In the “Business and MOOCs” recording there is some discussion of why a company might be interested in the MOOC model, with agreement that this would not be an appropriate model for training staff in something they all must know how to do (simple and complicated tasks). In a more appropriate application (for a business) a MOOC would not be internal to the company but would put knowledge workers in the company in touch with wider world perspectives and foster greater understanding of the knowledge around that topic (complex and chaotic).
Accordingly, for language learning, a MOOC would not be a good means of teaching grammatical structures, unless the students were tasked with learning grammar inferentially and from one another. In some theories of language learning, they would learn through being motivated to communicate with one another and through providing one another with linguistic data that they would be constantly processing. For that matter, the topic of the MOOC would not necessarily have to be related to, or labeled, language. It could be a topical MOOC populated by language learners and teachers. But if it plunged learners into the deep end of communication with others then it would tend toward the complex and chaotic quadrants of learning, which MOOCs might address most successfully.
What’s in it for teachers?
MOOCS enable learners to discover and apply underlying structure to their perspective on a course according to their own experience and notions of learning, not necessarily on a path pre-ordained by a prescriptive facilitator. Successful participants utilize networks to find pathways leading to collaboration around shared learning goals. MOOCs help teachers keep in mind the larger picture, what learning should feel like in a world characterized by abundance of information and always-on connectivity.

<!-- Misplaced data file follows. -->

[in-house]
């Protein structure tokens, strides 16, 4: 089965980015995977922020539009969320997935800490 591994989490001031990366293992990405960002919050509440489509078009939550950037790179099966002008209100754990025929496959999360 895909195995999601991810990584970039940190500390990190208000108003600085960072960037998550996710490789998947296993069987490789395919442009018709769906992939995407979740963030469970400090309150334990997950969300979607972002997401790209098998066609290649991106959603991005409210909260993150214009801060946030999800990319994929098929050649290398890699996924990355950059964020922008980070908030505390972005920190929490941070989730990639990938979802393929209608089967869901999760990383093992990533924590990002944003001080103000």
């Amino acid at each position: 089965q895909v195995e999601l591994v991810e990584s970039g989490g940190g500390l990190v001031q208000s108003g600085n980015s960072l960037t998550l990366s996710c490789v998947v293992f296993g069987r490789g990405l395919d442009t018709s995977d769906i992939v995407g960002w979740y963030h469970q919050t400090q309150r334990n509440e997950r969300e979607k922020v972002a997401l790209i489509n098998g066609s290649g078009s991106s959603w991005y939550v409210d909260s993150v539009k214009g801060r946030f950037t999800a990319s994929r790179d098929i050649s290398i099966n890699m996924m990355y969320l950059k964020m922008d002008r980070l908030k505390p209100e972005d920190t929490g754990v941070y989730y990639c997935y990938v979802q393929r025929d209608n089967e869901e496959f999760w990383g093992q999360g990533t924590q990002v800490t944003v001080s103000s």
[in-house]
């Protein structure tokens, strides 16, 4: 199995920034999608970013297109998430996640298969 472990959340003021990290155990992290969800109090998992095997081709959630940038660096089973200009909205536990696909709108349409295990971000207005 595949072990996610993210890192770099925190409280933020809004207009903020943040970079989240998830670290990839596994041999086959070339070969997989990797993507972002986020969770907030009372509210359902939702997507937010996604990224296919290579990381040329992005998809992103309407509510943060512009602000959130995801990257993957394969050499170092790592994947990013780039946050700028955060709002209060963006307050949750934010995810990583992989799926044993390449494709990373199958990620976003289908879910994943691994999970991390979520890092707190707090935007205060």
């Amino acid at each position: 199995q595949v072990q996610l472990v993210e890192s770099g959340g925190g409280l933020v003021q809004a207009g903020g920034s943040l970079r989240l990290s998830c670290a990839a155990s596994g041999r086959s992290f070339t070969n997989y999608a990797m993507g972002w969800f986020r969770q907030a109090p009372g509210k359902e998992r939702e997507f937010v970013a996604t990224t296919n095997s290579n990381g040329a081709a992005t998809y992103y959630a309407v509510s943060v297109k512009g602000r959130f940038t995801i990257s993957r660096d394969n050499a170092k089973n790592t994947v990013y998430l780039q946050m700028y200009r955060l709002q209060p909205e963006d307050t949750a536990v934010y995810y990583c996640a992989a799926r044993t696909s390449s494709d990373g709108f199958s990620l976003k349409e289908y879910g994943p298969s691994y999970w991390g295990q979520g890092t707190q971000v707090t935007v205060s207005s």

MOOCs deal with learning why, applying critical thinking, engaging with the material and applying one’s own schemata, reaching the higher echelons of Bloom’s digital taxonomy, not with training how to do particular things, but in working through approaches that would enable learners to learn heuristics that might be appropriate to their future contexts. Experience with MOOCs can help teachers see more clearly what these heuristics are.
MOOCs enable participants to articulate and explore individual learning strategies. This differentiates master learners (Warlick, 2010) from those they are employed to teach. When learners must adapt to jobs that haven’t been invented yet, teachers must help learners become master learners; otherwise their ‘training’ only applies to known jobs.
MOOCs have to be experienced. Wesley Fryer says in this podcast http://www.speedofcreativity.org/2012/12/01/podcast397-takeaways-from-and-reflections-on-the-2012-educause-conference/ that teachers should take MOOCs in order to understand how they work. It is through this experience that MOOCs can start to have an impact on one’s teaching.
This article therefore suggests that teachers trained in MOOC techniques become more open to applying what they have learned with their students, thus introducing their students to networked learning methods that will leverage them in their future endeavors. This article does not suggest that language courses be run as MOOCs, but that those with experience in MOOC training are better able to utilize the appropriate affordances of MOOCs to their teaching situations, and widen the learning horizons of their students. However, I have pointed out that many online efforts at teaching languages and training teachers had MOOC-like qualities even before the term was coined in 2008, and I predict that it won’t be long before MOOCs become more mainstream for language learning and teacher training.